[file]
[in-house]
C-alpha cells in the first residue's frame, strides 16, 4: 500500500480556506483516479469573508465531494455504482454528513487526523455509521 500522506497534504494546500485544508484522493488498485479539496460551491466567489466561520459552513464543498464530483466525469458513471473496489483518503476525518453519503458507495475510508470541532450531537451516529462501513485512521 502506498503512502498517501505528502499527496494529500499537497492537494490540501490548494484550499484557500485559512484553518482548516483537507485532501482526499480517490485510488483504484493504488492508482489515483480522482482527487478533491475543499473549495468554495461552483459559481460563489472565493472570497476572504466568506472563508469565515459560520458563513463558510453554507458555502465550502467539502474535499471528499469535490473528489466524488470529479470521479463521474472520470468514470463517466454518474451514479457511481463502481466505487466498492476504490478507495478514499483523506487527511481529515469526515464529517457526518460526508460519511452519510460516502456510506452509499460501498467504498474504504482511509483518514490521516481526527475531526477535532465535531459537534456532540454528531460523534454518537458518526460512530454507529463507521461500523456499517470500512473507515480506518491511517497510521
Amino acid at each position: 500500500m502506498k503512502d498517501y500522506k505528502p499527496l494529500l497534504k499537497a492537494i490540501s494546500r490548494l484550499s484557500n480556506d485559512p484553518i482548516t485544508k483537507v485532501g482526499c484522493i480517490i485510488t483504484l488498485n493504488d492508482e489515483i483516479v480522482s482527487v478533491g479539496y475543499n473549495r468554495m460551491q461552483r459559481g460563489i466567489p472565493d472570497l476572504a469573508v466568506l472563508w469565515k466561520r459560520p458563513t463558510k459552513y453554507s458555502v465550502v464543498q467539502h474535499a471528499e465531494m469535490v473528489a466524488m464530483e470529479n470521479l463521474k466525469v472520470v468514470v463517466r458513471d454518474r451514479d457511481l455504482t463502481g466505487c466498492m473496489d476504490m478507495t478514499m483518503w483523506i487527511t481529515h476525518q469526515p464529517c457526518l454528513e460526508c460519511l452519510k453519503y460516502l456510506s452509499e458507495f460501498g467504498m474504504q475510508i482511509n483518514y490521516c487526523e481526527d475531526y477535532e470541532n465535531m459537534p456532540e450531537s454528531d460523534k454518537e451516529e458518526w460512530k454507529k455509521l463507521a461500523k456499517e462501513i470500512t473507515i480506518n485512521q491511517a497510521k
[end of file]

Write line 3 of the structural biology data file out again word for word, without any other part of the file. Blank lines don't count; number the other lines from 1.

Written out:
Amino acid at each position: 500500500m502506498k503512502d498517501y500522506k505528502p499527496l494529500l497534504k499537497a492537494i490540501s494546500r490548494l484550499s484557500n480556506d485559512p484553518i482548516t485544508k483537507v485532501g482526499c484522493i480517490i485510488t483504484l488498485n493504488d492508482e489515483i483516479v480522482s482527487v478533491g479539496y475543499n473549495r468554495m460551491q461552483r459559481g460563489i466567489p472565493d472570497l476572504a469573508v466568506l472563508w469565515k466561520r459560520p458563513t463558510k459552513y453554507s458555502v465550502v464543498q467539502h474535499a471528499e465531494m469535490v473528489a466524488m464530483e470529479n470521479l463521474k466525469v472520470v468514470v463517466r458513471d454518474r451514479d457511481l455504482t463502481g466505487c466498492m473496489d476504490m478507495t478514499m483518503w483523506i487527511t481529515h476525518q469526515p464529517c457526518l454528513e460526508c460519511l452519510k453519503y460516502l456510506s452509499e458507495f460501498g467504498m474504504q475510508i482511509n483518514y490521516c487526523e481526527d475531526y477535532e470541532n465535531m459537534p456532540e450531537s454528531d460523534k454518537e451516529e458518526w460512530k454507529k455509521l463507521a461500523k456499517e462501513i470500512t473507515i480506518n485512521q491511517a497510521k